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Harper's Encyclopedia of United States History (ed. Benson Lossing), Ogden, Aaron 1756- (search)
ceton in 1773; taught school in his native village; and in the winter of 1775-76 assisted in capturing, near Sandy Hook, a British vessel laden with munitions of war for the army in Boston. Early in 1777 he entered the Aaron Ogden. army as captain under his brother Matthias, and fought at Brandywine. He was brigade-major under Lee at Monmouth, and assistant aide-de-camp to Lord Stirling; aid to General Maxwell in Sullivan's expedition; was at the battle of Springfield (June, 1780); and in 1781 was with Lafayette in Virginia. He led infantry to the storming of a redoubt at Yorktown, and received the commendation of Washington. After the war he practised law, and held civil offices of trust in his State. He was United States Senator from 1801 to 1803, and governor of New Jersey from 1812 to 1813. In the War of 1812-15 he commanded the militia of New Jersey. At the time of his death, in Jersey City, N. J., April 19, 1839, he was presidentgeneral of the Society of the Cincinnati.
Harper's Encyclopedia of United States History (ed. Benson Lossing), Olney, Stephen 1755-1832 (search)
Olney, Stephen 1755-1832 Military officer; born in North Providence, R. I., in October, 1755; brother of Jeremiah Olney; entered the army as a lieutenant in his brother's company in 1775, and served with distinction in several of the principal battles of the Revolutionary War. He served under Lafayette in Virginia, and was distinguished in the capture of a British redoubt at Yorktown during the siege, where he was severely wounded by a bayonet-thrust. Colonel Olney held many town offices, and for twenty years represented his native town in the Assembly. He died in North Providence, R. I., Nov. 23, 1832.
Harper's Encyclopedia of United States History (ed. Benson Lossing), Prisoners for debt. (search)
o was acquainted with the prisoner's history, had refused with an oath, and said, with cruel irony, Send for your alderman's coach to take her to Westminster Abbey! The scene led to the foundation of the colony of Georgia (q. v.). The fate of this London alderman was worse than that of the debtors of Greece and Rome, who were sold into slavery by their creditors. Laws for the imprisonment of debtors disgraced the statute-books of our States until within a comparatively few years. When Lafayette visited the United States in 1824-25 he found Colonel Barton, the captor of General Prescott in Rhode Island, in a prison for debt, and released him by the payment of the creditor's demand. Robert Morris, whose financial ability was the main dependence of the colonies in carrying on the war for independence, was a prisoner for debt in his old age. Red Jacket, the Seneca chief, once saw a man put in jail in Batavia, N. Y., for debt. His remark— He no catch beaver there! —fully illustrated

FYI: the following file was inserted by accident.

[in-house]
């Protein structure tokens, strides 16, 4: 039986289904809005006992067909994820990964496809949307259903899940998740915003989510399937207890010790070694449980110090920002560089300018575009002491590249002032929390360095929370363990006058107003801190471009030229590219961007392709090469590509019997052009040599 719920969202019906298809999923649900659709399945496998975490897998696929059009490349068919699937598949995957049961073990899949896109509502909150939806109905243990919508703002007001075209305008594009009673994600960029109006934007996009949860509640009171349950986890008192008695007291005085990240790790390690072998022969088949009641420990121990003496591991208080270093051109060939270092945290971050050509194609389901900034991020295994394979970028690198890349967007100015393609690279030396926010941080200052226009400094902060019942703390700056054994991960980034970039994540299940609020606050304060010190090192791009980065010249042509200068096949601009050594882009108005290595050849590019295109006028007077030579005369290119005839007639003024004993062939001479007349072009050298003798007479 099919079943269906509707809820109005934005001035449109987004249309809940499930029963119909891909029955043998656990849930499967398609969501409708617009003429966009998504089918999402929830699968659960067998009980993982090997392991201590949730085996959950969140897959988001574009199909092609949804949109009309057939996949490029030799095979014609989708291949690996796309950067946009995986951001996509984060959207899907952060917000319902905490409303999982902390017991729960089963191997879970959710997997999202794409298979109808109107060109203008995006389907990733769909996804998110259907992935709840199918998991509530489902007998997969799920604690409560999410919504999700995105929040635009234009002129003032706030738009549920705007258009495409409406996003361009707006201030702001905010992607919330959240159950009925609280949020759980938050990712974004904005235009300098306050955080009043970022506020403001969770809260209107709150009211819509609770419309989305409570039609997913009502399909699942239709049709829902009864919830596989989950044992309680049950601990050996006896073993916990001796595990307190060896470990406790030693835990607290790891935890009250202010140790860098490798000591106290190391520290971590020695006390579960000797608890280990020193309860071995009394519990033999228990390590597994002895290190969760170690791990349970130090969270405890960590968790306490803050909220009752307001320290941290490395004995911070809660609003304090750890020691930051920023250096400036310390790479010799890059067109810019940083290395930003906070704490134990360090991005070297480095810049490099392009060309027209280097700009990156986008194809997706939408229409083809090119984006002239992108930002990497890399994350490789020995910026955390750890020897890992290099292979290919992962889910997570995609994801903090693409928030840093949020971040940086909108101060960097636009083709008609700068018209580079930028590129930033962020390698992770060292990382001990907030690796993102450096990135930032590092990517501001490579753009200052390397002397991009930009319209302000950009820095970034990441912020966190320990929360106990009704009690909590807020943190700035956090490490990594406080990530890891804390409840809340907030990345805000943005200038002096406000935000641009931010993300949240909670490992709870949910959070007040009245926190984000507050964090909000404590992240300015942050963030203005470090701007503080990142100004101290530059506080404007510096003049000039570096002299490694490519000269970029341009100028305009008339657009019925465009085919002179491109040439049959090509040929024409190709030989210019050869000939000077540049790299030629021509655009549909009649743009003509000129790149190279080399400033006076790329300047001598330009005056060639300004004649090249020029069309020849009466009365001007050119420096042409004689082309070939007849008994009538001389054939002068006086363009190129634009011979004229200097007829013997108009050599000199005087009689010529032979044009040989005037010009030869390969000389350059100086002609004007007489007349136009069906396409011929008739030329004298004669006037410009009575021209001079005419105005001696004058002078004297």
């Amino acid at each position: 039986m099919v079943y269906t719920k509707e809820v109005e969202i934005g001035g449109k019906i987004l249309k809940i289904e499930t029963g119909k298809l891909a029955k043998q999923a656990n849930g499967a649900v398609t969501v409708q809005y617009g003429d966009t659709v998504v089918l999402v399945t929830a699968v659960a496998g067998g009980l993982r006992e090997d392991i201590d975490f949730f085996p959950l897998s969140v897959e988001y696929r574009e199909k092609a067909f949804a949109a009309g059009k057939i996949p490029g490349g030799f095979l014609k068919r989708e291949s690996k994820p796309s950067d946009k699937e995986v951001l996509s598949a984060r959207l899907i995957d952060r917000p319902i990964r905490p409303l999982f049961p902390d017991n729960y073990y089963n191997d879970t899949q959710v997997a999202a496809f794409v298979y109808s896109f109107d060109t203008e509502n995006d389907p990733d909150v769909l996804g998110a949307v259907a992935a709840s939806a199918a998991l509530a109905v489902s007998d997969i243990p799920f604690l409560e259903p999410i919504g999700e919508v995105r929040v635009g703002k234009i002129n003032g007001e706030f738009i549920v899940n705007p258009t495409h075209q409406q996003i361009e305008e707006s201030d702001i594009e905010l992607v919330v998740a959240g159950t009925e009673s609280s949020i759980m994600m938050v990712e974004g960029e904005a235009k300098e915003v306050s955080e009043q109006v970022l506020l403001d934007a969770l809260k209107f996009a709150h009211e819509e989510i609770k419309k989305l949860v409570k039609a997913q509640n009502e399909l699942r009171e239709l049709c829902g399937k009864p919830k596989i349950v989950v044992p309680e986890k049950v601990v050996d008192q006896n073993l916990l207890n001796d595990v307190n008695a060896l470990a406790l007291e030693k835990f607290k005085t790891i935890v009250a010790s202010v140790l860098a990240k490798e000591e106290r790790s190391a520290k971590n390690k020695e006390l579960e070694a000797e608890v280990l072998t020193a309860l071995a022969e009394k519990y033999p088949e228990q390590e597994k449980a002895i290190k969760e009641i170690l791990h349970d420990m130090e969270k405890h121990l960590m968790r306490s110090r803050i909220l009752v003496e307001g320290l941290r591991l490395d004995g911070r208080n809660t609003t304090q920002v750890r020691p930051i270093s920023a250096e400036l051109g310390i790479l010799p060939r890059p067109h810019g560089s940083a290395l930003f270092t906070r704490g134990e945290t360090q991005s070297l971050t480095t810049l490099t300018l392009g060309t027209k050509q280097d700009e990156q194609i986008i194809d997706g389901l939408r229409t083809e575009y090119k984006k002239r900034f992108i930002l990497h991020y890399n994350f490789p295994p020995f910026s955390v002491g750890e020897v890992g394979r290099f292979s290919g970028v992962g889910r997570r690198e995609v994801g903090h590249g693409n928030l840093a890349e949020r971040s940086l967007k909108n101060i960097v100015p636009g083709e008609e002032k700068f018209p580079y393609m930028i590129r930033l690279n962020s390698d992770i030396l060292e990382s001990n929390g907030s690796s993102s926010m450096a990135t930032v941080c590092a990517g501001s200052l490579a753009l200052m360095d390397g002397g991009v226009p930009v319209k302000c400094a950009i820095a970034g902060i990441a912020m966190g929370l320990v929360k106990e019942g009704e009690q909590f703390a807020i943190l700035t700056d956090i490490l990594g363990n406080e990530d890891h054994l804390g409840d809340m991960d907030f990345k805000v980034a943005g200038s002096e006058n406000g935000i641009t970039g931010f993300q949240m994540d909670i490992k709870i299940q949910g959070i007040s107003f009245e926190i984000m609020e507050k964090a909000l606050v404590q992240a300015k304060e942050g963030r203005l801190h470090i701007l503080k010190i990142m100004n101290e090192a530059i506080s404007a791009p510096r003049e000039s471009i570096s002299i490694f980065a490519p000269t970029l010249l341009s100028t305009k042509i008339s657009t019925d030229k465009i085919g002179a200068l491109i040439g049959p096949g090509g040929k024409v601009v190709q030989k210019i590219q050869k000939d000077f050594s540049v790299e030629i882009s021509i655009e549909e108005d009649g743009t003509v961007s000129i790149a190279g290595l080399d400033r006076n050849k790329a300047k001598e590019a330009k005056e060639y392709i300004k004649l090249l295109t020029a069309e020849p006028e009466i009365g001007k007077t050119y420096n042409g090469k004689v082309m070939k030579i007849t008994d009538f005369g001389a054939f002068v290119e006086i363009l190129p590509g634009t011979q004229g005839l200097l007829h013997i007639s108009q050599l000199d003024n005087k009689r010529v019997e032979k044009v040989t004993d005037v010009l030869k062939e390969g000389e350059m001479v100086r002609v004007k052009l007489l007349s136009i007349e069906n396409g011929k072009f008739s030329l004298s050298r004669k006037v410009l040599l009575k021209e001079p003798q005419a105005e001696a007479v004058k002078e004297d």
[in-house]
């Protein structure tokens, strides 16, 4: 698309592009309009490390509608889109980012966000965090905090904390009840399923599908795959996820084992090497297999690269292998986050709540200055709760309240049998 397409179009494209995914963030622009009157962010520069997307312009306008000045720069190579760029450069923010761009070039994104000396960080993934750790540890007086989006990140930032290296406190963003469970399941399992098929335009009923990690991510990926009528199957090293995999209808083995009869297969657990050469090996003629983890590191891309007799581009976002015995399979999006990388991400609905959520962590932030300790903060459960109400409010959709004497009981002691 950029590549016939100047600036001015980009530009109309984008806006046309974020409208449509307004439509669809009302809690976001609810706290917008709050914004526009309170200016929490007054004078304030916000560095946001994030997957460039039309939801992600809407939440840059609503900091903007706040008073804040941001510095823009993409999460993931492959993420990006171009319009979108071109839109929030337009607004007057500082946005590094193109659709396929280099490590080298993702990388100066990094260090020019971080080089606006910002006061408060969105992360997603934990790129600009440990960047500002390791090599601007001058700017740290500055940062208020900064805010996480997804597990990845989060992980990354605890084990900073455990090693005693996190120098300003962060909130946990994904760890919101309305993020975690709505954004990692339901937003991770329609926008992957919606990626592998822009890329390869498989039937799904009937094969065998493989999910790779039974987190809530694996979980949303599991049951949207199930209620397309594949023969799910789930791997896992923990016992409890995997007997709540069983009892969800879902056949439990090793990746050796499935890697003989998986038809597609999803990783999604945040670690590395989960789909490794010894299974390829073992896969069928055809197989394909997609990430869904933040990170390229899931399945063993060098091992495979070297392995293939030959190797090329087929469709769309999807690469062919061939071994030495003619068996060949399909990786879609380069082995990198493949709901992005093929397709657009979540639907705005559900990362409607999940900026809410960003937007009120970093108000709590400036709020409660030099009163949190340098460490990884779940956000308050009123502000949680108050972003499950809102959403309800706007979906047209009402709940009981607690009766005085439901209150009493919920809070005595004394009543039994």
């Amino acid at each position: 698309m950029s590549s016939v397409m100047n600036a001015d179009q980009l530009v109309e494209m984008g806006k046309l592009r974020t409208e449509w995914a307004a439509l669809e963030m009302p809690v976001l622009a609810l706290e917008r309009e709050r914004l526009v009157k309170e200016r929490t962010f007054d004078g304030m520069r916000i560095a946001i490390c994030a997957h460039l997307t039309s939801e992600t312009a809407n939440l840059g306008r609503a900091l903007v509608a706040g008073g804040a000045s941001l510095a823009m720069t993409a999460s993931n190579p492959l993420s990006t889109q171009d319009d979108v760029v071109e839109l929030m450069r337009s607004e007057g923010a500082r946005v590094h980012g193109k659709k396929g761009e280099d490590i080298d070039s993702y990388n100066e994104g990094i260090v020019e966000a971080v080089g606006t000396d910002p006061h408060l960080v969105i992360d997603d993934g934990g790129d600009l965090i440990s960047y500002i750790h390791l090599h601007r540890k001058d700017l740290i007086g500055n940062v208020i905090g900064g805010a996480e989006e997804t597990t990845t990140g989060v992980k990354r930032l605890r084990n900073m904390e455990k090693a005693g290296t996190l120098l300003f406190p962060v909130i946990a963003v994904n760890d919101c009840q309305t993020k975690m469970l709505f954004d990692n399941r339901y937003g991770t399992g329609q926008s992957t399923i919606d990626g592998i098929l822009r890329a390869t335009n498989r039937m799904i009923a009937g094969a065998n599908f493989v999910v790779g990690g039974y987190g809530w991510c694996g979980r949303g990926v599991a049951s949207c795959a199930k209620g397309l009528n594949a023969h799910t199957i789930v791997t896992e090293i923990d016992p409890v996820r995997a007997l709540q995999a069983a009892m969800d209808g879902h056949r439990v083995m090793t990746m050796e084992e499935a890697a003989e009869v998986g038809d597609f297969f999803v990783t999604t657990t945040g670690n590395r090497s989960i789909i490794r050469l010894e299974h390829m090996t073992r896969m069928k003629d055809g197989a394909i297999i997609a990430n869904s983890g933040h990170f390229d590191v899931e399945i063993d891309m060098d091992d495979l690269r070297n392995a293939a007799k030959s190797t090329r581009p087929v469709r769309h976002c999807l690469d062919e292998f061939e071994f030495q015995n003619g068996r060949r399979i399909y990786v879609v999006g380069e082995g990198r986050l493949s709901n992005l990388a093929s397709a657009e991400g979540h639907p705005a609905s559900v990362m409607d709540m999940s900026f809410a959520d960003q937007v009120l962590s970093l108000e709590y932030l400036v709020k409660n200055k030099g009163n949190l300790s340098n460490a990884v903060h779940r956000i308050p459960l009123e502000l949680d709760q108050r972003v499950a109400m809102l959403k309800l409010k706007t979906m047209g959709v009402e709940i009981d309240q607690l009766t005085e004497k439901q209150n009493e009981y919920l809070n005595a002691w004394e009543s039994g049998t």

Harper's Encyclopedia of United States History (ed. Benson Lossing), Pulaski, Count Casimir 1748- (search)
78 his Legion was formed, composed of sixty light horsemen and 200 foot-soldiers. When about to take the field in the South the Moravian nuns, or singing women at Bethlehem, Pa., sent him a banner Count Casimir Pulaski. Greene and Pulaski monument. wrought by them, which he received with grateful acknowledgments, and which he bore until he fell at Savannah in 1779. This event is commemorated in Longfellow's Hymn of the Moravian nuns. The banner is now in possession of the Maryland Historical Society. Surprised near Little Egg Harbor, on the New Jersey coast, nearly all of his foot-soldiers were killed. Recruiting his ranks, he went South in February, 1779, and was in active service under General Lincoln, engaging bravely in the siege of Savannah, Ga. (q. v.), in which he was mortally wounded, taken to the United States brig Wasp, and there died, Oct. 11. The citizens of Savannah erected a monument to Greene and Pulaski, the cornerstone of which was laid by Lafayette in 1825.
Harper's Encyclopedia of United States History (ed. Benson Lossing), Quaker Hill, battle of. (search)
ritish to burn or sink six frigates that lay there. There was a delay of a week before the American army could be made ready to move against the foe. Greene and Lafayette had both been sent to aid Sullivan, and success was confidently expected. On Aug. 10 the Americans crossed over the narrow strait at the north end of the island in two divisions, commanded respectively by Greene and Lafayette, where they expected to be joined by the 4,000 French troops of the fleet, according to arrangement. But at that time Howe had appeared off Newport with his fleet, and D'Estaing went out to meet him, taking the troops with him. A stiff wind was then rising from the D'Estaing's speedy return, the Americans had marched towards Newport, and when View northward from Butts's Hill. Sullivan found he had gone to Boston, he sent Lafayette to urge him to return. The militia began to desert, and Sullivan's army was reduced to 6,000 men. He felt compelled to retreat, and began that movement on the n